I don't have the usual "blog roll" here, but I've linked to a few frugal blogs that I think are the best:

A different kind of blog roll


Thursday, May 8, 2008

Washing dishes

There was a study not long ago that claimed that it took less water to wash dishes in a dishwasher than by hand. I protest. Here's how to do it by hand and use much, much less than in the study (they estimated 12 gallons by hand!)

How to Save Water Washing Dishes By Hand

Wednesday, May 7, 2008


Freebies are frugal! The internet is a fantastic way to sleuth them out. Toothpaste, deodorant, shampoo and coffee samples can help stretch your budget. Don't be wasteful with them just because they're free. Use them carefully and put off the time when you'll have to replace the item.

Monday, May 5, 2008

Keeping a broom

Never stand a broom on its bristles. Hang it upside down on a rack or nails. Clean it when you've used it for real dirt - garage floors or sidewalks. Use a bucket with warm, soapy water, swish the broom in it several times, then rinse with clear water. Hang it to dry.

Friday, May 2, 2008

Save flour

When you knead bread dough or roll out pie crust or biscuit dough, use the flat side of a butter knife to scrape the flour from the board or table into a flour sifter, held over your flour container. The sifter will clean out any chunks and your flour board will be easier to clean up, too.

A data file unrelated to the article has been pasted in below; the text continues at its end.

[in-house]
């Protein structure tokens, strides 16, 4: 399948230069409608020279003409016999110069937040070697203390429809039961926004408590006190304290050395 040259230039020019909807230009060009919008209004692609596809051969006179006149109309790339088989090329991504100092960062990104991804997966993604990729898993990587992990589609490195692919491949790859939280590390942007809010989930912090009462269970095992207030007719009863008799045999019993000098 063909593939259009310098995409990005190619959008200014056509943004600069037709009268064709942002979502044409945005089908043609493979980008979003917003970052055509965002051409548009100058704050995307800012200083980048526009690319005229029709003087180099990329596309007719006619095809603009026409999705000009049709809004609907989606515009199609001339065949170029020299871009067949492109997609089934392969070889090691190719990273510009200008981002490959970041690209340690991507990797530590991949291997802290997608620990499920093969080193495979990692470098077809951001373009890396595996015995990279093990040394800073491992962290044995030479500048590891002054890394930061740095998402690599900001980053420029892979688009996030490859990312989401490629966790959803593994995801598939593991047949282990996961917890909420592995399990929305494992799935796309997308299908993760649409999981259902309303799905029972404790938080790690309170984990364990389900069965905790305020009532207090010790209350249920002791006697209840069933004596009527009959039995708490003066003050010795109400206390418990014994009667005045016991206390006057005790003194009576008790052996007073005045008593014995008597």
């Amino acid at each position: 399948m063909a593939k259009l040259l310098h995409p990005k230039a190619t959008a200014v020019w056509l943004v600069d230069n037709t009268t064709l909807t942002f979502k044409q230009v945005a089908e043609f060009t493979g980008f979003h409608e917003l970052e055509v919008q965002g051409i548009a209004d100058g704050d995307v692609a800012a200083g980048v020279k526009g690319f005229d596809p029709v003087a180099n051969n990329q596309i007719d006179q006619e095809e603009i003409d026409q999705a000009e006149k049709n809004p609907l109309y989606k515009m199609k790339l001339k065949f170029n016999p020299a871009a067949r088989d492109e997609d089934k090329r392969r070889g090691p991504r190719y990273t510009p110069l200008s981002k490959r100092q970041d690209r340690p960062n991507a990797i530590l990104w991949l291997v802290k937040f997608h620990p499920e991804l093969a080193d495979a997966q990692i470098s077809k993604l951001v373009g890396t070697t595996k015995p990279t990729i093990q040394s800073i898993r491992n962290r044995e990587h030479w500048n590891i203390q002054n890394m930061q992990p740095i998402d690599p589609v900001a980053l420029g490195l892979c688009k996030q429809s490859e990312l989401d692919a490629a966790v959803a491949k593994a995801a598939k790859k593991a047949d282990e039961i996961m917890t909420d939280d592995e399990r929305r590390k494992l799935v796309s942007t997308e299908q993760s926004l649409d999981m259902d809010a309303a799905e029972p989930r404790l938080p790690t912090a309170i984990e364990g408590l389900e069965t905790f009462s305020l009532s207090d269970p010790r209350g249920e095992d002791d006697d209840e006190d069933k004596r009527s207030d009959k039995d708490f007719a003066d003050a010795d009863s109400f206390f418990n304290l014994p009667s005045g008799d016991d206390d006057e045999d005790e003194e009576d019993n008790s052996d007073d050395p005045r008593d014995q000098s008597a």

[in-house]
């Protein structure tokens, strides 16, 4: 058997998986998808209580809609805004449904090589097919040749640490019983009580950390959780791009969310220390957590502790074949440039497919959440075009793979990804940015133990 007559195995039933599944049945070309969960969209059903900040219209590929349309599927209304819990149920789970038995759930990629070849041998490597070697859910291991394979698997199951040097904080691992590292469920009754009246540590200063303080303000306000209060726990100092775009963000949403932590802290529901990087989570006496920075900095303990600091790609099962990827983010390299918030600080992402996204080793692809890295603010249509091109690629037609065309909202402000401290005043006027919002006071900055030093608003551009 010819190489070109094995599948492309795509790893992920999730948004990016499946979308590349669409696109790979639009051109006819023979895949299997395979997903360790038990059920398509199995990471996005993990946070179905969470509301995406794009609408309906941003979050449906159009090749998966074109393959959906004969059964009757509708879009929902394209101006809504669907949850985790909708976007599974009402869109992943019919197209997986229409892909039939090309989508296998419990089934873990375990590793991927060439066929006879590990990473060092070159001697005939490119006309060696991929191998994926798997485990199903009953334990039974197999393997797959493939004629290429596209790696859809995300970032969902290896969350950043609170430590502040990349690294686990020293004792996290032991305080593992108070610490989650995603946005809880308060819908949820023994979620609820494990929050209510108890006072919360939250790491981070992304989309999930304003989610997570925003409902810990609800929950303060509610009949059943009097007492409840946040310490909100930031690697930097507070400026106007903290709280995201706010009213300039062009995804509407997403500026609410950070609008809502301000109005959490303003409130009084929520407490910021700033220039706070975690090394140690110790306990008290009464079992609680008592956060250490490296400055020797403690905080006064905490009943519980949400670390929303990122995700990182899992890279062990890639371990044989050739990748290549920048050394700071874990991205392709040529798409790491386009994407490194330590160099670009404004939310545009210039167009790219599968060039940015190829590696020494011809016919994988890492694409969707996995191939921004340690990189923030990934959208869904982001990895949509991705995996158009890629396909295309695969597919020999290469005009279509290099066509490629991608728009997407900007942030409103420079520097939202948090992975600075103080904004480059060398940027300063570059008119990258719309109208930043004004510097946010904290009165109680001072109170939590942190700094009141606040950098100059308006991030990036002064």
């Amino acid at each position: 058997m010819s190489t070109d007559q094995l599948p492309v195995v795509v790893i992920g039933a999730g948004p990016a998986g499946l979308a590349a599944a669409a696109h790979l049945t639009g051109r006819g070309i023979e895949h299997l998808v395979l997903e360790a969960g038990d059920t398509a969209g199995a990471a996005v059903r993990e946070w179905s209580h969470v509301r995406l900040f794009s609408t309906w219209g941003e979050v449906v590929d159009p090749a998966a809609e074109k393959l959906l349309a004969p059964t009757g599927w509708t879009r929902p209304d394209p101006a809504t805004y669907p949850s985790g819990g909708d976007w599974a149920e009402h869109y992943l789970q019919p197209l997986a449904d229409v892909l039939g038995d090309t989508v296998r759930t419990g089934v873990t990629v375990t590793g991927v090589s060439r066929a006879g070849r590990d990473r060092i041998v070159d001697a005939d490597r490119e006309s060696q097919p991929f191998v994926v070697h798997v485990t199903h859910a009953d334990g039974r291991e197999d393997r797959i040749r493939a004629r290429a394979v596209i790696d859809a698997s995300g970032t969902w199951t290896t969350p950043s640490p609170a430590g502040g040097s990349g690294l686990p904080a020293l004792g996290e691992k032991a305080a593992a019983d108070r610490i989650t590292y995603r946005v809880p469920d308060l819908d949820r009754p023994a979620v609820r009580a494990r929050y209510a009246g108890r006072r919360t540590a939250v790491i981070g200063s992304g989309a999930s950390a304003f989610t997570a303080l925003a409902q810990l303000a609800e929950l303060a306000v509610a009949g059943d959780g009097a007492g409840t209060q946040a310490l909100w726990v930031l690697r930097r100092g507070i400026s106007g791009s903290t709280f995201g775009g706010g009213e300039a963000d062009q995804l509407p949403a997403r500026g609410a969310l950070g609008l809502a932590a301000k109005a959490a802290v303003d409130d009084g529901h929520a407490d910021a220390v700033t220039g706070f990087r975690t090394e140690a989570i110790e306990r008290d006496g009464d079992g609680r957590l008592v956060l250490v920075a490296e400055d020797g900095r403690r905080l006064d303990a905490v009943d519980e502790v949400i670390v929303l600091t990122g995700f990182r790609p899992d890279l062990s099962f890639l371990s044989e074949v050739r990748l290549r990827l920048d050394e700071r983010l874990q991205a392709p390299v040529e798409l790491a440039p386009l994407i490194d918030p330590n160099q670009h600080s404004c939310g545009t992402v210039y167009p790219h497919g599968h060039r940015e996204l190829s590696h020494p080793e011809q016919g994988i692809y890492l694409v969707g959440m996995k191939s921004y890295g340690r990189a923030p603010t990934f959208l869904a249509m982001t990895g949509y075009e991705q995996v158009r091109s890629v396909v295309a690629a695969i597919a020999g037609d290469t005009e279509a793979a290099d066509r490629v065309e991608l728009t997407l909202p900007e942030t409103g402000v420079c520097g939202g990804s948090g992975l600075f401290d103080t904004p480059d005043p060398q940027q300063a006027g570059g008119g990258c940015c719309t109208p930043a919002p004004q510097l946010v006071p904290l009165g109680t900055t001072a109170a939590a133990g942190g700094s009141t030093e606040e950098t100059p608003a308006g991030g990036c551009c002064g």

Thursday, May 1, 2008

Grow garlic on a windowsill

Garlic will grow happily in a container on your windowsill. Buy fresh garlic from the grocery store and use the largest cloves to plant. Put the unpeeled clove, pointed side up, in light soil with the tip just showing. Keep the soil damp and in a few days you should see a green shoot. You can use this shoot as a mild garlic flavoring (Give it time to grow at least six inches first, then trim only a few inches at a time. If you don't trim this top, it might become quite long and topple over - that's ok. When it turns brown and dries up, dig the clove of garlic you planted and you should have a full bulb. Take a clove from that and start over! (Container grown garlic will make small cloves.)